On November 12, President Joe Biden nominated Christopher Williamson to serve as the next assistant secretary of labor for the Mine Safety and Health Administration (MSHA). Williamson secured the support of Sen. Joe Manchin and the United Mine Workers of America (UMWA). It is safe to assume the U.S. Senate will vote to confirm Williamson by the end of the year or early next. So, who is he?
The White House described Williamson as a “proud Appalachian and a native of the coalfields of southern West Virginia.” According to UMWA President Cecil E. Roberts, Williamson “is the most knowledgeable expert on mine safety and health in Washington today. His in-depth understanding of what it takes to keep miners safer and healthier at work is unmatched… Chris comes from a mining background in West Virginia… America’s miners need a tough watchdog and they need him now.”
How did Williamson become, as Roberts describes, the “most knowledgeable expert on mine safety and health in Washington today?” He has no mining experience.
Is he a certified mine safety professional? If he holds a certification in safety or health, he doesn’t advertise it.
Does he have a degree in a mining-related field of study like geology or mining engineering? Well, he does have a couple of degrees from West Virginia University (WVU), and WVU has an excellent mining engineering program. I’ve even heard WVU mining engineers claim their program rivals the mining programs at Virginia Tech and Penn State. To keep this friendly and apolitical, I’ll not comment here on the relative merits of those august institutions.
What I can tell you is that Williamson didn’t study engineering, mining or otherwise during his first stint in Morgantown. Instead, he studied political science and economics. He then spent a couple of years at American University in Washington, D.C., earning a degree in public policy before returning to West Virginia for law school.
With a law degree in hand, Williamson’s career in Washington began in August 2007. His first job out of law school was with the Federal Mine Safety and Health Review Commission where he clerked for Judge Bulluck. He also worked on the Health Education, Labor and Pensions Committee as Sen. Harkin’s labor counsel and as a legislative assistant for Sen. Manchin, serving as the senator’s “primary policy advisor” on labor, mine safety and health and other matters.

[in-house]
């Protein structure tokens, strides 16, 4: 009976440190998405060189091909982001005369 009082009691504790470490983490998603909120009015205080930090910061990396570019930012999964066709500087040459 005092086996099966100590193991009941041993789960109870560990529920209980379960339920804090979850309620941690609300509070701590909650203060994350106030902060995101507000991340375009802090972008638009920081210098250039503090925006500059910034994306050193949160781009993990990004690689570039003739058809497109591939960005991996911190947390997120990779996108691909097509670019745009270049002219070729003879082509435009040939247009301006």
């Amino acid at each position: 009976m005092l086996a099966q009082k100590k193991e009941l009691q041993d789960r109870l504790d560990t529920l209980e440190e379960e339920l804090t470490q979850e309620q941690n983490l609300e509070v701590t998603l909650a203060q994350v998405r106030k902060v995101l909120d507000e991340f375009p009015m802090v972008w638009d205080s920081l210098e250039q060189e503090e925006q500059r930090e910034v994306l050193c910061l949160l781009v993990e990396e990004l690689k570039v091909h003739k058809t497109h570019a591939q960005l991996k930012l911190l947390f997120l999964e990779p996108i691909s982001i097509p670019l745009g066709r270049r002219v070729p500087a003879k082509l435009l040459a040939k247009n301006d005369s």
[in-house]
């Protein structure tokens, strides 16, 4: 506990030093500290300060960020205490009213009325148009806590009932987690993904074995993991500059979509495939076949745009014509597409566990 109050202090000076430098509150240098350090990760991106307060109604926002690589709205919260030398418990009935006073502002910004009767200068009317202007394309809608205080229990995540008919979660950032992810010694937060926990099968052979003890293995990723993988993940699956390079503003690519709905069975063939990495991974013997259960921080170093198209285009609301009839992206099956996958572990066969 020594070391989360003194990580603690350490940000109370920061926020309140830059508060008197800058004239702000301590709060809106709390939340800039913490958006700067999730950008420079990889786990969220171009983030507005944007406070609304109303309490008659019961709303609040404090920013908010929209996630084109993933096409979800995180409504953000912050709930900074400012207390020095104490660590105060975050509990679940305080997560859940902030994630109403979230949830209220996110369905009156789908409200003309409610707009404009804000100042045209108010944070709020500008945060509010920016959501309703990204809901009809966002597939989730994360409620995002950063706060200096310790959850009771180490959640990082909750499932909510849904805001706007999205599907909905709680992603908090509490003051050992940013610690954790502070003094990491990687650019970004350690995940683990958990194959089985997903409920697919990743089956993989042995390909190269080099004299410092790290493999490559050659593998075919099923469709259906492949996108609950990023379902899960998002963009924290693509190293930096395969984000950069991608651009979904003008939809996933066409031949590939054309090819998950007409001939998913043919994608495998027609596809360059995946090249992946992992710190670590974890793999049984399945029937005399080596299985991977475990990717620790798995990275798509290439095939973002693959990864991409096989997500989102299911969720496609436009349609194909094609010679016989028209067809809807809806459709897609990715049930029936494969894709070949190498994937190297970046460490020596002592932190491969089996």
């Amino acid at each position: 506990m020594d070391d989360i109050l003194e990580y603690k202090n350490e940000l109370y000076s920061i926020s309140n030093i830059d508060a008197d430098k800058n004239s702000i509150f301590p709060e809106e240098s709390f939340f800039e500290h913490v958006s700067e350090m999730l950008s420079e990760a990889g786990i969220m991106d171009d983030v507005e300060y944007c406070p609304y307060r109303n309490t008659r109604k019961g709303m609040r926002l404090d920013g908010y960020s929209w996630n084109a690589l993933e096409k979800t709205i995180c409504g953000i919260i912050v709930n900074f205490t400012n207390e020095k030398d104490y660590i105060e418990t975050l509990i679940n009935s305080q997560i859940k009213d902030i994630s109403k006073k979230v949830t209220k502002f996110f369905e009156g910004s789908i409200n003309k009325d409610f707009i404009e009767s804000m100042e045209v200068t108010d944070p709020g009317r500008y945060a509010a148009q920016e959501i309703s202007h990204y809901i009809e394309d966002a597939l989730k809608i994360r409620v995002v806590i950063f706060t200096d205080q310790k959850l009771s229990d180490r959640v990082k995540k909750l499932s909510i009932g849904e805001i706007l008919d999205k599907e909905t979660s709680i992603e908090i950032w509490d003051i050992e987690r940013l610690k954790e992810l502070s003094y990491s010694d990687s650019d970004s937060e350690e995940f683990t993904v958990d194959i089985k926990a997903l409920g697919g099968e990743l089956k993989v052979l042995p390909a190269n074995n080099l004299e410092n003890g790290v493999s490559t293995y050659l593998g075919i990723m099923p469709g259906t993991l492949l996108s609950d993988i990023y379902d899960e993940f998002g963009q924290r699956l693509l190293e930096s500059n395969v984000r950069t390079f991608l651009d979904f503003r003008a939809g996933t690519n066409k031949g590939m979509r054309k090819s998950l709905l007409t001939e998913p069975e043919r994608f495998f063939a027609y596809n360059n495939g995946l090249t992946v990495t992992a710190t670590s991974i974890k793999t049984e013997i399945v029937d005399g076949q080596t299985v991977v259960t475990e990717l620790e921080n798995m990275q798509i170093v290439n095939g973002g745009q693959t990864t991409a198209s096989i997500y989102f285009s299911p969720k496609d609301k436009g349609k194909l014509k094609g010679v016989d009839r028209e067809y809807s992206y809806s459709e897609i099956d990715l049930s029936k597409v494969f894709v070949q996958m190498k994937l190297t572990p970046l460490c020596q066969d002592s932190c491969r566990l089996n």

After his stint at the commission and some time on the Hill, Williamson spent a little more than a year at MSHA as a special assistant to Assistant Secretary Joe Main, followed by eight months as a special assistant in the Office of the Solicitor. After the White House changed hands in 2016, he went to work at the National Labor Relations Board.
In short, Williamson has a fine Washington resume. He’s well educated. He’s young, but he has almost 15 years of government service. It’s safe to assume he understands both mine safety and health law and labor law. He should know how the Hill works, given his positions with Sens. Harkin and Manchin. From his time at the commission, at MSHA and at the NLRB, I’m sure he learned a good bit about how those administrative agencies function.
That said, a Washington resume is not a mining resume. Miners tend to respect mining experience over much else. What you’ve actually done and where you did it matters a great deal in mining. For its part, MSHA is an agency that has historically prized mining experience. It was built on experience. MSHA doesn’t require its inspectors to hold degrees or professional certifications. Rather, MSHA has traditionally focused on hiring experienced miners.
Almost every assistant secretary that I can recall actually worked as a miner at some point, they have all had decades of mining experience. David Zatezalo is a mining engineer with more than 40 years of coal mining experience. Main worked as a miner and then spent more than three decades at UMWA. David Lauriski is a miner’s miner. He started his mining career as a roustabout and worked his way to the top. He had more than 30 years of mining experience before he was tapped to lead MSHA. Richard Stickler also had decades of mining experience.
Perhaps the closest analog to Williamson that I can recall is Davitt McAteer. Before his time as assistant secretary in the Clinton administration, McAteer was one of the original Nader’s Raiders, a public interest attorney and labor activist. He worked in government and for the UMWA. I don’t know if McAteer ever worked as a miner, but he devoted himself to mine safety and health for many years before he came to Washington. In other words, he was a known quantity.
How does Williamson intend to advance and improve mine safety and health? Will his focus be on MSHA or on MSHA’s mission? What are his priorities? What does he hope to accomplish? Did his time in Washington prepare him to lead an agency with almost 2,000 employees? His resume doesn’t answer those questions.
Brian Hendrix is a partner with Husch Blackwell. He can be reached at firstname.lastname@example.org.